Lortie has visited the festival before, and performed at one of their fundraisers. Elissa says he too was charmed by the area’s bucolic ambience.

“Festivals do lean much on their environment,” she notes. She says Lortie also appreciated the opportunity to perform in Canada. “I think it’s nice when you’re artistic director and you can decide who you like.”

The venues and music have been matched to create just the right atmosphere. At times, potential venues have approached the festival first, leading to creative thinking on what to present and when. “To bring [audiences] something that makes sense,” Elissa explains.

The not surprisingly popular Musical and Edible Promenade returns on August 24, along with as yet to be announced pop up events involving local chefs and restaurants. “It makes a lot of sense in a small community. We all know each other,” Elissa notes. “It’s about building community. Everyone’s been massively supported.”

As she points out, it’s a different business model than is typical for a music festival.

The Musical and Edible Promenade, which is essentially a walking tour involving food tasting paired with music, takes participants through the town of Wellington. “It’s become staple,” Johannes says. The event involves four mini concerts in undisclosed locations – everything, including the menu, is a mystery until the day of. The festival works with a local chef to curate and coordinate.

It’s for the adventurous minded. “For those who don’t want to sit for two hours,” Elissa points out. “It’s ended up being an elevated dining experience.”

Working each year with the same chef, he’s sent the music first. He takes inspiration from it in creating the menus. “It’s quite fun,” he says. “It’s an annual thing that people have asked for.”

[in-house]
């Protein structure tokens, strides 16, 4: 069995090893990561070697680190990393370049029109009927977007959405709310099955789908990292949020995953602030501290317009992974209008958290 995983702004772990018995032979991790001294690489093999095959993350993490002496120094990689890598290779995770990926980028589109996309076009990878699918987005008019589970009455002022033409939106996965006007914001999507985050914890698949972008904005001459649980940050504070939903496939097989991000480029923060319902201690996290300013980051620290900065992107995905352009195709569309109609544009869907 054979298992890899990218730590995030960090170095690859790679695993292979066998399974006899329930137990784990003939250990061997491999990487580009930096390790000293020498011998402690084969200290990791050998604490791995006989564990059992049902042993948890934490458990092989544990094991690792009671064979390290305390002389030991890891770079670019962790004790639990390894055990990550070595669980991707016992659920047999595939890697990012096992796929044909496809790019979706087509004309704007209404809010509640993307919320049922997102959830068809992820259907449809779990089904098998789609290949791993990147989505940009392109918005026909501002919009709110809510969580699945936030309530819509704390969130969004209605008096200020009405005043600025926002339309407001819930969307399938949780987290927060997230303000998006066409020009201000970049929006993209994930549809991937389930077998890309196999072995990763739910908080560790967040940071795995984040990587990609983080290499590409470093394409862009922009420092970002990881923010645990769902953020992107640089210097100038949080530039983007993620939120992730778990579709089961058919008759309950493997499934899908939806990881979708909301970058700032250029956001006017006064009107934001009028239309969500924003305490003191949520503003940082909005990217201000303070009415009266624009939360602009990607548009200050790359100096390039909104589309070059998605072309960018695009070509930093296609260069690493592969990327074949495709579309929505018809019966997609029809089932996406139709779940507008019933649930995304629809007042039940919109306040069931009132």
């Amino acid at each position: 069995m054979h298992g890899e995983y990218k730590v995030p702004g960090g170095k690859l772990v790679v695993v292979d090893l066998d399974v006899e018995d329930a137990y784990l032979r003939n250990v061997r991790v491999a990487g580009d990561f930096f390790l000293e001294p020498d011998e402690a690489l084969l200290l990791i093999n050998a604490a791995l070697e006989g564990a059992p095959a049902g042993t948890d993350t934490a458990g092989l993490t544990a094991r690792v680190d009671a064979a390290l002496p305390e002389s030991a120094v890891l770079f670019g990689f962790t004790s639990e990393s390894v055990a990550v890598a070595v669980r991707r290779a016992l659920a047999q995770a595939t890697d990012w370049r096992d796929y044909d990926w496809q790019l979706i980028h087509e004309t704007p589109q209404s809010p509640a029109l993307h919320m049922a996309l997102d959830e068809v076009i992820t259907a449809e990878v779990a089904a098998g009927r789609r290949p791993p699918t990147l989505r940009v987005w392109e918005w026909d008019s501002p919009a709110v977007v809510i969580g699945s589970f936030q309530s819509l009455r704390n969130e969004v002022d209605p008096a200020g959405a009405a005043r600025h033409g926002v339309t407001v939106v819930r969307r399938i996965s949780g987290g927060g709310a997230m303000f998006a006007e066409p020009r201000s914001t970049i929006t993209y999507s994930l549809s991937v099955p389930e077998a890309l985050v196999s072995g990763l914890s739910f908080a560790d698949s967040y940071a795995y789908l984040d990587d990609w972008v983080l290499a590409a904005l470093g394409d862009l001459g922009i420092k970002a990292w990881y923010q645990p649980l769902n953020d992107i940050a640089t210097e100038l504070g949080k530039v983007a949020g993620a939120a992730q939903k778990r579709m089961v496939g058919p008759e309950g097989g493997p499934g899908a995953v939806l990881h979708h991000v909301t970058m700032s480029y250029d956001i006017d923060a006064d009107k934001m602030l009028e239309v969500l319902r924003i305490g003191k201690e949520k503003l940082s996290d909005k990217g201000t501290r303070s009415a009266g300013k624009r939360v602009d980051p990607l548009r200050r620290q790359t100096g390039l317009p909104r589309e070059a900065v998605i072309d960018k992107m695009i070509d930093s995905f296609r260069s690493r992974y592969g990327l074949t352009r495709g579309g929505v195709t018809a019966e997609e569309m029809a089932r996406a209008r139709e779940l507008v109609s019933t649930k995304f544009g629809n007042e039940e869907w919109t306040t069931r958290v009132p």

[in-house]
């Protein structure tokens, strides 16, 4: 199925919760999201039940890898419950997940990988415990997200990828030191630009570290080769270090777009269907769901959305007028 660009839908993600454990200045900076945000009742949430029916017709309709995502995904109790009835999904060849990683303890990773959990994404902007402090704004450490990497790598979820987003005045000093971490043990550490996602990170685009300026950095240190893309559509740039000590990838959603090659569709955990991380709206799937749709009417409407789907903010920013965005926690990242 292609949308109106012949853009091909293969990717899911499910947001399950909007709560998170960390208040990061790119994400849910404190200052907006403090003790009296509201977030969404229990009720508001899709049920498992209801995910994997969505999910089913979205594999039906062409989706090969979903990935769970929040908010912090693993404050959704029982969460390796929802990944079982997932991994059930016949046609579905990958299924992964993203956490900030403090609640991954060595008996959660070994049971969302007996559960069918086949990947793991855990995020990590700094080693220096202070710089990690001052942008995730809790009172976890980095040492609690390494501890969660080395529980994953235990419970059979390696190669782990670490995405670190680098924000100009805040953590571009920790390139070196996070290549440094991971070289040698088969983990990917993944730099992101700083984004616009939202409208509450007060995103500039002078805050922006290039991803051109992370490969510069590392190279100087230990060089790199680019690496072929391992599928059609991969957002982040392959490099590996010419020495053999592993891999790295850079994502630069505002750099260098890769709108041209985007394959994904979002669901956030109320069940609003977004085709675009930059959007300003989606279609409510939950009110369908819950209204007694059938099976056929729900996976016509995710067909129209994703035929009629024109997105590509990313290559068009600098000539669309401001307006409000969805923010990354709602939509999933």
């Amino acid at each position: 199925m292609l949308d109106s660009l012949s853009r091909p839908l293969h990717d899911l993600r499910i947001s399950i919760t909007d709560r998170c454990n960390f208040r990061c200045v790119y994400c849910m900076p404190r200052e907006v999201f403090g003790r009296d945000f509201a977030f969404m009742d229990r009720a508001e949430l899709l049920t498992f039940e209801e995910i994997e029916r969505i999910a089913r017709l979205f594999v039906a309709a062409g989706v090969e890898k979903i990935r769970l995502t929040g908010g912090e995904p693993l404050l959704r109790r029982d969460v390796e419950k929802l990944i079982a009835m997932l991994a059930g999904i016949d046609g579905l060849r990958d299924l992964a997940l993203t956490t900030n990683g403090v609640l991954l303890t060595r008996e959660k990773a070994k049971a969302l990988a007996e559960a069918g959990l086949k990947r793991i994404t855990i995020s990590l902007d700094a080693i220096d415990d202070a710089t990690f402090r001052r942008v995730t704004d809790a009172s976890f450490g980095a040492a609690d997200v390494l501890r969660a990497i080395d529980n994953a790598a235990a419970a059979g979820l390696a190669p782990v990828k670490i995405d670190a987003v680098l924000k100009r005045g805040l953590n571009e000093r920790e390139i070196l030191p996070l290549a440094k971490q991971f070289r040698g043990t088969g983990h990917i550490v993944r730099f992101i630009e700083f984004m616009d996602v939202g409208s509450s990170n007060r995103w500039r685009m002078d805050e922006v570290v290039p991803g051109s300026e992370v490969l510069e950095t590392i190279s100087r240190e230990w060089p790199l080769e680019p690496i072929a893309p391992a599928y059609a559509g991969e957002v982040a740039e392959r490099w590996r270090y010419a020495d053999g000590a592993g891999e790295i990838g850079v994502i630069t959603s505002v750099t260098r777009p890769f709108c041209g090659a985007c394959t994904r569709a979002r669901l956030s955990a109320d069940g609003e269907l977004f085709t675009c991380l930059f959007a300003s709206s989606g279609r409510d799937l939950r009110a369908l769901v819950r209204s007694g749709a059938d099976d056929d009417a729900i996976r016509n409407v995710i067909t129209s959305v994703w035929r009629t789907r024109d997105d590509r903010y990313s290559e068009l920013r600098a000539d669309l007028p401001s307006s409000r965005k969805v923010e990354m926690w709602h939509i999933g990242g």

Other Festival Highlights

  • The Art of Time Ensemble’s Sgt. Pepper’s Lonely Hearts Club Band (July 24) in a BIGLAKE/Base 31 co-production;
  • The HATCH series of concerts, spotlighting emerging talent in ink-still-wet contemporary chamber music;
  • JUNO-award-winning trombonist William Carn and saxophonist Tara Davidson lead their ensemble Carn Davidson 9 in an innovative jazz program on August 24;
  • The Chooi Brothers (Nikki and Timothy) provide the fireworks for Virtuoso Violins on August 26;
  • A Candlelight Concert of Dvorak’s String Sextet and Joachim Raff’s Octet on August 27;
  • Métis fiddler Alex Kusturok and pianist Jeremy Rusu perform in the historical Christ Church of the Mohawks of Tyendinaga on August 28;
  • Saint Saëns’ “Carnaval des animaux” with extra movements by composer William Rowson inspired by animals of the Salish Coast on August 29.

Johannes’ brings the artists of the Canadian Opera Company’s Ensemble Studio to the festival for an opera gala on closing night, August 31.

  • Find more information, tickets, and passes [HERE].